However, Schmit stated that a directive does not fall within the scope of the treaties, who do not allow them to intervene in member states' social policies.

Both council and commission passed the ball to the member states' court, asking them to reduce administrative burdens, ensure that a person follows the process step-by-step, simplify the process, work at reducing stigmas and promoting social awareness of the aid.

Spain takes 'giant step' on guaranteed minimum income

The minimum income guarantee was a condition included in the coalition agreement between the Socialists and the leftist group Unidas Podemos, after the indecisive results of the November national elections.

Polish abortion rights activist vows to appeal case

Polish abortion rights activists Justyna Wydrzyńska was last week sentenced for giving abortion pills to a 12-week pregnant woman. She will appeal. But with a court stacked by politically-appointed judges, her chances of overturning it are slim.


Why can't we stop marches glorifying Nazism on EU streets?

Every year, neo-Nazis come together to pay tribute to Nazi war criminals and their collaborators, from Benito Mussolini to Rudolf Hess, Ante Pavelić, Hristo Lukov, and of course Adolf Hitler, in events that have become rituals on the extreme-right calendar.

Latest News

  1. EU approves 2035 phaseout of polluting cars and vans
  2. New measures to shield the EU against money laundering
  3. What does China really want? Perhaps we could try asking
  4. Dear EU, the science is clear: burning wood for energy is bad
  5. Biden's 'democracy summit' poses questions for EU identity
  6. Finnish elections and Hungary's Nato vote in focus This WEEK
  7. EU's new critical raw materials act could be a recipe for conflict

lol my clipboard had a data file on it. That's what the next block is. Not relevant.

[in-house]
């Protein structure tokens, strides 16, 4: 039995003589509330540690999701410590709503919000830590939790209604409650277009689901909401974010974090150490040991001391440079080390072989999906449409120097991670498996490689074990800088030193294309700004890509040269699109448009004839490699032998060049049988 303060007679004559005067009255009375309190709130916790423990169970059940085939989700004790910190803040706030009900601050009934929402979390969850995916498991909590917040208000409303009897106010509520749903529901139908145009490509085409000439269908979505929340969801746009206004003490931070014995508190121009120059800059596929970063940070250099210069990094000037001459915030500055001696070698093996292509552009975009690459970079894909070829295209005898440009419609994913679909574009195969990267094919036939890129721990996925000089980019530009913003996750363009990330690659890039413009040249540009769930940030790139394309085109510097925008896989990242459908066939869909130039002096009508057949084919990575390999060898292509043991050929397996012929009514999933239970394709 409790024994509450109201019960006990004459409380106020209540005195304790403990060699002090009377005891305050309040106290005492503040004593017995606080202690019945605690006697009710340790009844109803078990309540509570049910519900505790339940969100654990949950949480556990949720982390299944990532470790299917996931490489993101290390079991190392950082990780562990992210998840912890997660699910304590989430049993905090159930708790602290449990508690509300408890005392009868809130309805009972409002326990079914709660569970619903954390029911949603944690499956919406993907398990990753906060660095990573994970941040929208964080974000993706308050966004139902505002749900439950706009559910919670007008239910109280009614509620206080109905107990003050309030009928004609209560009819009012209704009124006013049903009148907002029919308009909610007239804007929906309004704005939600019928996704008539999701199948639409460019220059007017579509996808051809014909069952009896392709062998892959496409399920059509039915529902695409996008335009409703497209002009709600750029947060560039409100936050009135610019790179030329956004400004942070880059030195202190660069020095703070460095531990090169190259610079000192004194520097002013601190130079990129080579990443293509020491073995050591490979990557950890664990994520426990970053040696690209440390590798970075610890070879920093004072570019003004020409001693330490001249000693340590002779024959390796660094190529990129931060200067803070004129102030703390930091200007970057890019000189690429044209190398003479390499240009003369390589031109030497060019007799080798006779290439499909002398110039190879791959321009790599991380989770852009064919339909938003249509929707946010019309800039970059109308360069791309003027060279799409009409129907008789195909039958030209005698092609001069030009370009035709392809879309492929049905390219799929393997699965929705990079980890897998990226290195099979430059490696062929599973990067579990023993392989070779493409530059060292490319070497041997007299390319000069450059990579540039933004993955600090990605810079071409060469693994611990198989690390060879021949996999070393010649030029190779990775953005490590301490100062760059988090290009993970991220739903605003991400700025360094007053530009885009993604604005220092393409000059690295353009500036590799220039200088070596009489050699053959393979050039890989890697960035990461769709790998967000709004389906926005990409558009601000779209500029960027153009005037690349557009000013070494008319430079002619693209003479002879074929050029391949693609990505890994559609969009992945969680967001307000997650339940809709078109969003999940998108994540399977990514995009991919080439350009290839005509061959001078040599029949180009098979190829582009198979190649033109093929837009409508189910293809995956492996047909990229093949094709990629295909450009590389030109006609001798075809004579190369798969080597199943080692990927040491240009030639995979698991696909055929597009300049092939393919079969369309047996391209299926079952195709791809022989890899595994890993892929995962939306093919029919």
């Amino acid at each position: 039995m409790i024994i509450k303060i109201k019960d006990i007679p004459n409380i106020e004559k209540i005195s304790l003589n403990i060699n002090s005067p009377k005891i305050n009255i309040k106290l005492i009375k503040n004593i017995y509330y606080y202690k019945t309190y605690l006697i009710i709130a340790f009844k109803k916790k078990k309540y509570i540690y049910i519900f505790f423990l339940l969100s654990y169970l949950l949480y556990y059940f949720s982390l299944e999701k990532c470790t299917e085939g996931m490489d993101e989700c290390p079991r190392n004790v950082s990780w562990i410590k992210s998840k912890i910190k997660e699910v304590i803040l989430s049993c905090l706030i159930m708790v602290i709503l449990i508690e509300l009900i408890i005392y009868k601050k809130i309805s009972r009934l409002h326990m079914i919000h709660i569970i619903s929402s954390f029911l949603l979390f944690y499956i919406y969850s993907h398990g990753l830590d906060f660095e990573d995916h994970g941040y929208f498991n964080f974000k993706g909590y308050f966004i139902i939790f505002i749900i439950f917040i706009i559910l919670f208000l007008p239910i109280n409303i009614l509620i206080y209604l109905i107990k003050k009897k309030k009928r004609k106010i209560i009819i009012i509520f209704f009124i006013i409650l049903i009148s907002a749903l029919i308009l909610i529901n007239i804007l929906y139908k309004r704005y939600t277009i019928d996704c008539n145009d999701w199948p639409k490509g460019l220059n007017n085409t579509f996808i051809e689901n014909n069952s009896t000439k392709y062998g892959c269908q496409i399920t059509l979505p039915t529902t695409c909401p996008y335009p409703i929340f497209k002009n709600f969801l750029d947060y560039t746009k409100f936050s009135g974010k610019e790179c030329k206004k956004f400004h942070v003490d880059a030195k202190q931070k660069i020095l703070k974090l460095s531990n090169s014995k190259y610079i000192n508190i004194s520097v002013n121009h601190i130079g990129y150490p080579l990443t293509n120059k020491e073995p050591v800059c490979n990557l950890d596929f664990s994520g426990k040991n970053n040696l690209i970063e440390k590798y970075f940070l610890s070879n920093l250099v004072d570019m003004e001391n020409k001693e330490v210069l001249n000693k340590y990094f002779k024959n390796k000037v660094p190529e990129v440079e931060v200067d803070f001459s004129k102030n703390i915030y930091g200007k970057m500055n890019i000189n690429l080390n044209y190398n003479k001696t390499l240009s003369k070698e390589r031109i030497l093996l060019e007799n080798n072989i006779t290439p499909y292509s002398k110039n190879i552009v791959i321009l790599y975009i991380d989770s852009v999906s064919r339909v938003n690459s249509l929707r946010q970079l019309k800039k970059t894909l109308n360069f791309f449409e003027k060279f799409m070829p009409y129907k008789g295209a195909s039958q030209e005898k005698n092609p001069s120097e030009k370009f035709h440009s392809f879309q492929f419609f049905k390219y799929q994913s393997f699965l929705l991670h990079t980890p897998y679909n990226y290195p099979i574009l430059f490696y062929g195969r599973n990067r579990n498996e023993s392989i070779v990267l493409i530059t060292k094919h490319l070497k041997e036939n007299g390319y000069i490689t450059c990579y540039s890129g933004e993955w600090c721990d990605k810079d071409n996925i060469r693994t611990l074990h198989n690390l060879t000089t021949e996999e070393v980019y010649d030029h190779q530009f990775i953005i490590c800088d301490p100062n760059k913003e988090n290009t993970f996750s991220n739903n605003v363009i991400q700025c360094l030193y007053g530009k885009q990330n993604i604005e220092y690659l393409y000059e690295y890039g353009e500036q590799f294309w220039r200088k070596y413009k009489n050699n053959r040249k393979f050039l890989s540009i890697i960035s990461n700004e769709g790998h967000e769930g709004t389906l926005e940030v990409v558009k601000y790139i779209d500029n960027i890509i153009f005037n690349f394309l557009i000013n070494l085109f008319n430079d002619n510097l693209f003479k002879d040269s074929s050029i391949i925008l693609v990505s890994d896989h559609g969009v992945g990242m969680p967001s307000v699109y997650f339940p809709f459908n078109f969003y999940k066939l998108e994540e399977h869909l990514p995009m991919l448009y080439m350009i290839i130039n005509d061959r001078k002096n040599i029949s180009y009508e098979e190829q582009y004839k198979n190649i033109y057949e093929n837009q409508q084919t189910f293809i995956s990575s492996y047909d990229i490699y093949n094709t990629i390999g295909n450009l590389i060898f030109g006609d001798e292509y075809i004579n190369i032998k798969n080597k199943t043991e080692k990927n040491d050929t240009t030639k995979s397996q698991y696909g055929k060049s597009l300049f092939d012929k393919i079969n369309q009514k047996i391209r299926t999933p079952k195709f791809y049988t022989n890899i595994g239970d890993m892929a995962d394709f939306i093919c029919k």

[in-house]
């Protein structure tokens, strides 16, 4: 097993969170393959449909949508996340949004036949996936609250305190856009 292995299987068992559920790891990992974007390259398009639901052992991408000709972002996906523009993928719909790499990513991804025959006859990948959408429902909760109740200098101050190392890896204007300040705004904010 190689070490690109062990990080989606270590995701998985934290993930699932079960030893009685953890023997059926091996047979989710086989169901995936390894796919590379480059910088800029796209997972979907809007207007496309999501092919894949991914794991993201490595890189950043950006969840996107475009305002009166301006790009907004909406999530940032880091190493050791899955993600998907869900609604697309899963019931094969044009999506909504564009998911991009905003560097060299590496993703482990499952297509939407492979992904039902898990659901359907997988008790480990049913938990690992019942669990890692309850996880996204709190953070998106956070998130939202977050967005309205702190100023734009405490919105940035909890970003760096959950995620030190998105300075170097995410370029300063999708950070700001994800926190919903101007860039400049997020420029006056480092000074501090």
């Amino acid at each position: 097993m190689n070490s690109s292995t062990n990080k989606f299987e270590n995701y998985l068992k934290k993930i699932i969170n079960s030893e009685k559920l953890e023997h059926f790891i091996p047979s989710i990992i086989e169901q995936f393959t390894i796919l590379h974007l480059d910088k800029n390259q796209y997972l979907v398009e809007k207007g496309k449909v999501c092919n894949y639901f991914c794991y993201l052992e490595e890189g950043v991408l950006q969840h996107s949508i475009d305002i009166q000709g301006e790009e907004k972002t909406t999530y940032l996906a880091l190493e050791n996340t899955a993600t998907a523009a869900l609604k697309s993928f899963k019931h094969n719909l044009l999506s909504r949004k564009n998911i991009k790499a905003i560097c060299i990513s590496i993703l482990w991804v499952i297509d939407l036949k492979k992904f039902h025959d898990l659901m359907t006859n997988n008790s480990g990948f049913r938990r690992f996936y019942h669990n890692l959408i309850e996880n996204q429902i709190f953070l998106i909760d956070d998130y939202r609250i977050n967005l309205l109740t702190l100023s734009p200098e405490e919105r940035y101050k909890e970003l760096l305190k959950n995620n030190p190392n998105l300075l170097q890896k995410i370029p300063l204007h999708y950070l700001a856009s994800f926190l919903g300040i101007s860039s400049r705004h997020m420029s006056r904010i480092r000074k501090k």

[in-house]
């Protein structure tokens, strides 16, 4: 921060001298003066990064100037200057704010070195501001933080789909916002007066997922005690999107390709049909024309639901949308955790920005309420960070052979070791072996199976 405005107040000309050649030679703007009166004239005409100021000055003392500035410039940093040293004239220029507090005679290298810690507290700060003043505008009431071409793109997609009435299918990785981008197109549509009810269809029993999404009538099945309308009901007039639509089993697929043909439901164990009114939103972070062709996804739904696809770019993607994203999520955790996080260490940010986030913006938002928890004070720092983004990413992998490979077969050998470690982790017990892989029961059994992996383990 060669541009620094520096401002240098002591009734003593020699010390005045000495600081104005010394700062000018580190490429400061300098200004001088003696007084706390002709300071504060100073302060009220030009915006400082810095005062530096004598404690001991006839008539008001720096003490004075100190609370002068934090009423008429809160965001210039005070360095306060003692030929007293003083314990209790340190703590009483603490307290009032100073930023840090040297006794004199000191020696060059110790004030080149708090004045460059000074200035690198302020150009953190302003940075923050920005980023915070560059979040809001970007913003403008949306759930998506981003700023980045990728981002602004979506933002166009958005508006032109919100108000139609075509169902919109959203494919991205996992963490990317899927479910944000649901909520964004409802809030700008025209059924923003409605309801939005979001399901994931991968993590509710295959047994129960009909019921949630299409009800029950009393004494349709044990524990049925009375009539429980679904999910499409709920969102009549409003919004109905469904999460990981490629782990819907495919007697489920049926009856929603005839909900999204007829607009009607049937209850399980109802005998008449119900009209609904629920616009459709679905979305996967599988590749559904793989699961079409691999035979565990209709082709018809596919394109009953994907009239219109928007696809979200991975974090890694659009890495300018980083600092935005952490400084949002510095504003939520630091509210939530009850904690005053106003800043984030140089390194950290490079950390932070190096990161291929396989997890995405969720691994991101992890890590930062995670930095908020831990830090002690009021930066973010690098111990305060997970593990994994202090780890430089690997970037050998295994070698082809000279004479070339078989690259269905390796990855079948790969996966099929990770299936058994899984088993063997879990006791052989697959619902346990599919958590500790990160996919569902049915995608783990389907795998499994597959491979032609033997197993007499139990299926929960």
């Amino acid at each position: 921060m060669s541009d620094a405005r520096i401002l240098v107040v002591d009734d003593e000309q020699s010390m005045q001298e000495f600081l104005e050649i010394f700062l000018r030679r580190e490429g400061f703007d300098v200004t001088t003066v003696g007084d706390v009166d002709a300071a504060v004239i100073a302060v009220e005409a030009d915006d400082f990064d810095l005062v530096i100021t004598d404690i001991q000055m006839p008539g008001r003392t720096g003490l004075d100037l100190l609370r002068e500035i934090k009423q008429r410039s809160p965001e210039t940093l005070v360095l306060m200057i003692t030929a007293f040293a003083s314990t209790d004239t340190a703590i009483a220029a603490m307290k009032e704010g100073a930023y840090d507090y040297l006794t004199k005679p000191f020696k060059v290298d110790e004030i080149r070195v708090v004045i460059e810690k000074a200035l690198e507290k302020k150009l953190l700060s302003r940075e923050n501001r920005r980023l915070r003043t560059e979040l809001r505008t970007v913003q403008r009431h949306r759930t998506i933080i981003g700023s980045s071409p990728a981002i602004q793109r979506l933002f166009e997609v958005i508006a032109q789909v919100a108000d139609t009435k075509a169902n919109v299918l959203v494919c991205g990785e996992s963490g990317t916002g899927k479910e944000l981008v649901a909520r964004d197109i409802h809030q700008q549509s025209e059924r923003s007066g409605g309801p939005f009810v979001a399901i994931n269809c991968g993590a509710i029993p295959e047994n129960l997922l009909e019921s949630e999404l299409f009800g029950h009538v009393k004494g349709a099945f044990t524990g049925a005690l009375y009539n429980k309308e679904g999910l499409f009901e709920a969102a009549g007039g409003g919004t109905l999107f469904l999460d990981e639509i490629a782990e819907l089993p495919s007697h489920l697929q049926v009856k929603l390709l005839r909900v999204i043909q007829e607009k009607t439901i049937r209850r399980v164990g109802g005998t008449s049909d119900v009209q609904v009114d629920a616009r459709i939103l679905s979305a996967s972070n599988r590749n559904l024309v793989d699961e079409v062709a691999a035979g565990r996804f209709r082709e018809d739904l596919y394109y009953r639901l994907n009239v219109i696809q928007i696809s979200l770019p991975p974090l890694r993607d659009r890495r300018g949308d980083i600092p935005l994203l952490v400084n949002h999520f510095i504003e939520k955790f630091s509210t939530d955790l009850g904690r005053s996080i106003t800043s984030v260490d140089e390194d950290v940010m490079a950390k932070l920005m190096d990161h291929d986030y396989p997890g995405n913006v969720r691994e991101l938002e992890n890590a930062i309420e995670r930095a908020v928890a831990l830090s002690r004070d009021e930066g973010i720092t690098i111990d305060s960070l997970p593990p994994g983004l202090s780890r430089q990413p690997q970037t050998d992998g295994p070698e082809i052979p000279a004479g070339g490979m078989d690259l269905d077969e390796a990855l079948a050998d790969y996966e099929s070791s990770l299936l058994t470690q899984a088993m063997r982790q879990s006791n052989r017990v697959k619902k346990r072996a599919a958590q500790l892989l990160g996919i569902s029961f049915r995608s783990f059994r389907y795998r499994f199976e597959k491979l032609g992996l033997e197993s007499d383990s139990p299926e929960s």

8. Okay, alright, AI might be useful after all

Stakeholders' Highlights

  1. EFBWWEFBWW and FIEC do not agree to any exemptions to mandatory prior notifications in construction
  2. Nordic Council of MinistersNordic and Baltic ways to prevent gender-based violence
  3. Nordic Council of MinistersCSW67: Economic gender equality now! Nordic ways to close the pension gap
  4. Nordic Council of MinistersCSW67: Pushing back the push-back - Nordic solutions to online gender-based violence
  5. Nordic Council of MinistersCSW67: The Nordics are ready to push for gender equality
  6. Promote UkraineInvitation to the National Demonstration in solidarity with Ukraine on 25.02.2023

Stakeholders' Highlights

  1. Azerbaijan Embassy9th Southern Gas Corridor Advisory Council Ministerial Meeting and 1st Green Energy Advisory Council Ministerial Meeting
  2. EFBWWEU Social Dialogue review – publication of the European Commission package and joint statement of ETUFs
  3. Oxfam InternationalPan Africa Program Progress Report 2022 - Post Covid and Beyond
  4. WWFWWF Living Planet Report
  5. Europan Patent OfficeHydrogen patents for a clean energy future: A global trend analysis of innovation along hydrogen value chains

Join EUobserver

Support quality EU news

Join us